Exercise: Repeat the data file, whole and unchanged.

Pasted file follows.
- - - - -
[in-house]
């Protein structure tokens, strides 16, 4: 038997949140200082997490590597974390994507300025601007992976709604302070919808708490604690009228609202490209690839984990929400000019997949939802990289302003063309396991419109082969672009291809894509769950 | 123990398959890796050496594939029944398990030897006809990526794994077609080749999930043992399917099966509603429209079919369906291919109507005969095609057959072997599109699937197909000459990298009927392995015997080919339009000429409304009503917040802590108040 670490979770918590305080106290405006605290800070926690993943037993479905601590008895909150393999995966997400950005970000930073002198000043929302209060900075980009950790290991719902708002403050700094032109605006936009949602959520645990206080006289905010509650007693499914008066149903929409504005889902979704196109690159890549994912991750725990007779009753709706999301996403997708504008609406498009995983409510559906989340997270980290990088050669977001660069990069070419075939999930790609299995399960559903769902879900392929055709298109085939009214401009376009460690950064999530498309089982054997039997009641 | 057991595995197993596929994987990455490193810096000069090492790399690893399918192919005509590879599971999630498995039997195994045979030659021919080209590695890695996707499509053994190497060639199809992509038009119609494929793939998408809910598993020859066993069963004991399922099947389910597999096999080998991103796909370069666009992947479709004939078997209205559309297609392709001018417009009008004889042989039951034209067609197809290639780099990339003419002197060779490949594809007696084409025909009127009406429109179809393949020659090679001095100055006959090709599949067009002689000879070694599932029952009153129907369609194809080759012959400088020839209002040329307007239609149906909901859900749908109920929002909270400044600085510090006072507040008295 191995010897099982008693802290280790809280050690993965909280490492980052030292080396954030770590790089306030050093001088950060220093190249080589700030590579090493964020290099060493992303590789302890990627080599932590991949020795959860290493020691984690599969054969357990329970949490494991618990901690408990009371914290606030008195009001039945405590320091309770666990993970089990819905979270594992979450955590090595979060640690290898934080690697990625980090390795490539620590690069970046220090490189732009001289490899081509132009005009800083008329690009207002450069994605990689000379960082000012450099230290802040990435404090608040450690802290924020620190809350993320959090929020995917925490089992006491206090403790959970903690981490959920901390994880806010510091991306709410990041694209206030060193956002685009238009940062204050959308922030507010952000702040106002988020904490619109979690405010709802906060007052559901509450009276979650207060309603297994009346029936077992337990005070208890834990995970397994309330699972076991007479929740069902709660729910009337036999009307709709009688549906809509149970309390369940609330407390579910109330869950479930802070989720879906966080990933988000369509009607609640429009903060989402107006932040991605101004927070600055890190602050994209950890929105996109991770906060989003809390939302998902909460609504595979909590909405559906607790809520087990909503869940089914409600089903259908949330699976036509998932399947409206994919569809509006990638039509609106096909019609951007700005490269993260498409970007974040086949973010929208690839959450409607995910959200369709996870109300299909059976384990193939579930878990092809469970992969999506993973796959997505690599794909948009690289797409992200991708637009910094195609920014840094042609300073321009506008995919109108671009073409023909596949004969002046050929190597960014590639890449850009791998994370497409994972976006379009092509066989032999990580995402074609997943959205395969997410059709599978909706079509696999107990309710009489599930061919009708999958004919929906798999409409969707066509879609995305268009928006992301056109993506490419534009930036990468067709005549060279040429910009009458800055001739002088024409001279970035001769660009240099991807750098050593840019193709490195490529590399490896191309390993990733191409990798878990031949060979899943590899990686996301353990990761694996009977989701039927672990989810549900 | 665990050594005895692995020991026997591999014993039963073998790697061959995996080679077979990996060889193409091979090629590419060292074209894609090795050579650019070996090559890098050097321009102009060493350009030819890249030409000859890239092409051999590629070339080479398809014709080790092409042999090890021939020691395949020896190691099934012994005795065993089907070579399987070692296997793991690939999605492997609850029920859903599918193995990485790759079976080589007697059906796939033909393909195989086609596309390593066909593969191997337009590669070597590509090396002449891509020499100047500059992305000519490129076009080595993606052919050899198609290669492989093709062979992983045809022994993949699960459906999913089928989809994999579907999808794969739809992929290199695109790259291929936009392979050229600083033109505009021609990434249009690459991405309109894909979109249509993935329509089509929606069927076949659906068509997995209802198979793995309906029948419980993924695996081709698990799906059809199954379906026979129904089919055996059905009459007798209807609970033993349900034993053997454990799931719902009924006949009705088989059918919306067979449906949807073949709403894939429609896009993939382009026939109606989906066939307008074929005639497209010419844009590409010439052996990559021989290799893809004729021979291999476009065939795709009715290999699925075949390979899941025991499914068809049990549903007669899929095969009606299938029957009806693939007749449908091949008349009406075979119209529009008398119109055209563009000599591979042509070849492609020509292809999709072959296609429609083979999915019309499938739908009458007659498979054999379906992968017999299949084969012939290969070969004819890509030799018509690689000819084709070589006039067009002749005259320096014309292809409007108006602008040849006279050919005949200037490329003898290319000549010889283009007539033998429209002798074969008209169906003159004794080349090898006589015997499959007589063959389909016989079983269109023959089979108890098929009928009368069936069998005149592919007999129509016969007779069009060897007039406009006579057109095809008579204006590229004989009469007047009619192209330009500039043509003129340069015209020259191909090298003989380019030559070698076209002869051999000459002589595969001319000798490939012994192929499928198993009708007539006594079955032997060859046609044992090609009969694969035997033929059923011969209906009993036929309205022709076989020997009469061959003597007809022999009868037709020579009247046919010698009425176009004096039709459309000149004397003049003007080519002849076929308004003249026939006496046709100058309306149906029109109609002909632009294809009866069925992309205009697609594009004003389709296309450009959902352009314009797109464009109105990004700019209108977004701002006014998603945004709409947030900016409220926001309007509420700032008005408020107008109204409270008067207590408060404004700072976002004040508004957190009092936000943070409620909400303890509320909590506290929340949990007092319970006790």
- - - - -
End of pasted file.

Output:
[in-house]
């Protein structure tokens, strides 16, 4: 038997949140200082997490590597974390994507300025601007992976709604302070919808708490604690009228609202490209690839984990929400000019997949939802990289302003063309396991419109082969672009291809894509769950 | 123990398959890796050496594939029944398990030897006809990526794994077609080749999930043992399917099966509603429209079919369906291919109507005969095609057959072997599109699937197909000459990298009927392995015997080919339009000429409304009503917040802590108040 670490979770918590305080106290405006605290800070926690993943037993479905601590008895909150393999995966997400950005970000930073002198000043929302209060900075980009950790290991719902708002403050700094032109605006936009949602959520645990206080006289905010509650007693499914008066149903929409504005889902979704196109690159890549994912991750725990007779009753709706999301996403997708504008609406498009995983409510559906989340997270980290990088050669977001660069990069070419075939999930790609299995399960559903769902879900392929055709298109085939009214401009376009460690950064999530498309089982054997039997009641 | 057991595995197993596929994987990455490193810096000069090492790399690893399918192919005509590879599971999630498995039997195994045979030659021919080209590695890695996707499509053994190497060639199809992509038009119609494929793939998408809910598993020859066993069963004991399922099947389910597999096999080998991103796909370069666009992947479709004939078997209205559309297609392709001018417009009008004889042989039951034209067609197809290639780099990339003419002197060779490949594809007696084409025909009127009406429109179809393949020659090679001095100055006959090709599949067009002689000879070694599932029952009153129907369609194809080759012959400088020839209002040329307007239609149906909901859900749908109920929002909270400044600085510090006072507040008295 191995010897099982008693802290280790809280050690993965909280490492980052030292080396954030770590790089306030050093001088950060220093190249080589700030590579090493964020290099060493992303590789302890990627080599932590991949020795959860290493020691984690599969054969357990329970949490494991618990901690408990009371914290606030008195009001039945405590320091309770666990993970089990819905979270594992979450955590090595979060640690290898934080690697990625980090390795490539620590690069970046220090490189732009001289490899081509132009005009800083008329690009207002450069994605990689000379960082000012450099230290802040990435404090608040450690802290924020620190809350993320959090929020995917925490089992006491206090403790959970903690981490959920901390994880806010510091991306709410990041694209206030060193956002685009238009940062204050959308922030507010952000702040106002988020904490619109979690405010709802906060007052559901509450009276979650207060309603297994009346029936077992337990005070208890834990995970397994309330699972076991007479929740069902709660729910009337036999009307709709009688549906809509149970309390369940609330407390579910109330869950479930802070989720879906966080990933988000369509009607609640429009903060989402107006932040991605101004927070600055890190602050994209950890929105996109991770906060989003809390939302998902909460609504595979909590909405559906607790809520087990909503869940089914409600089903259908949330699976036509998932399947409206994919569809509006990638039509609106096909019609951007700005490269993260498409970007974040086949973010929208690839959450409607995910959200369709996870109300299909059976384990193939579930878990092809469970992969999506993973796959997505690599794909948009690289797409992200991708637009910094195609920014840094042609300073321009506008995919109108671009073409023909596949004969002046050929190597960014590639890449850009791998994370497409994972976006379009092509066989032999990580995402074609997943959205395969997410059709599978909706079509696999107990309710009489599930061919009708999958004919929906798999409409969707066509879609995305268009928006992301056109993506490419534009930036990468067709005549060279040429910009009458800055001739002088024409001279970035001769660009240099991807750098050593840019193709490195490529590399490896191309390993990733191409990798878990031949060979899943590899990686996301353990990761694996009977989701039927672990989810549900 | 665990050594005895692995020991026997591999014993039963073998790697061959995996080679077979990996060889193409091979090629590419060292074209894609090795050579650019070996090559890098050097321009102009060493350009030819890249030409000859890239092409051999590629070339080479398809014709080790092409042999090890021939020691395949020896190691099934012994005795065993089907070579399987070692296997793991690939999605492997609850029920859903599918193995990485790759079976080589007697059906796939033909393909195989086609596309390593066909593969191997337009590669070597590509090396002449891509020499100047500059992305000519490129076009080595993606052919050899198609290669492989093709062979992983045809022994993949699960459906999913089928989809994999579907999808794969739809992929290199695109790259291929936009392979050229600083033109505009021609990434249009690459991405309109894909979109249509993935329509089509929606069927076949659906068509997995209802198979793995309906029948419980993924695996081709698990799906059809199954379906026979129904089919055996059905009459007798209807609970033993349900034993053997454990799931719902009924006949009705088989059918919306067979449906949807073949709403894939429609896009993939382009026939109606989906066939307008074929005639497209010419844009590409010439052996990559021989290799893809004729021979291999476009065939795709009715290999699925075949390979899941025991499914068809049990549903007669899929095969009606299938029957009806693939007749449908091949008349009406075979119209529009008398119109055209563009000599591979042509070849492609020509292809999709072959296609429609083979999915019309499938739908009458007659498979054999379906992968017999299949084969012939290969070969004819890509030799018509690689000819084709070589006039067009002749005259320096014309292809409007108006602008040849006279050919005949200037490329003898290319000549010889283009007539033998429209002798074969008209169906003159004794080349090898006589015997499959007589063959389909016989079983269109023959089979108890098929009928009368069936069998005149592919007999129509016969007779069009060897007039406009006579057109095809008579204006590229004989009469007047009619192209330009500039043509003129340069015209020259191909090298003989380019030559070698076209002869051999000459002589595969001319000798490939012994192929499928198993009708007539006594079955032997060859046609044992090609009969694969035997033929059923011969209906009993036929309205022709076989020997009469061959003597007809022999009868037709020579009247046919010698009425176009004096039709459309000149004397003049003007080519002849076929308004003249026939006496046709100058309306149906029109109609002909632009294809009866069925992309205009697609594009004003389709296309450009959902352009314009797109464009109105990004700019209108977004701002006014998603945004709409947030900016409220926001309007509420700032008005408020107008109204409270008067207590408060404004700072976002004040508004957190009092936000943070409620909400303890509320909590506290929340949990007092319970006790």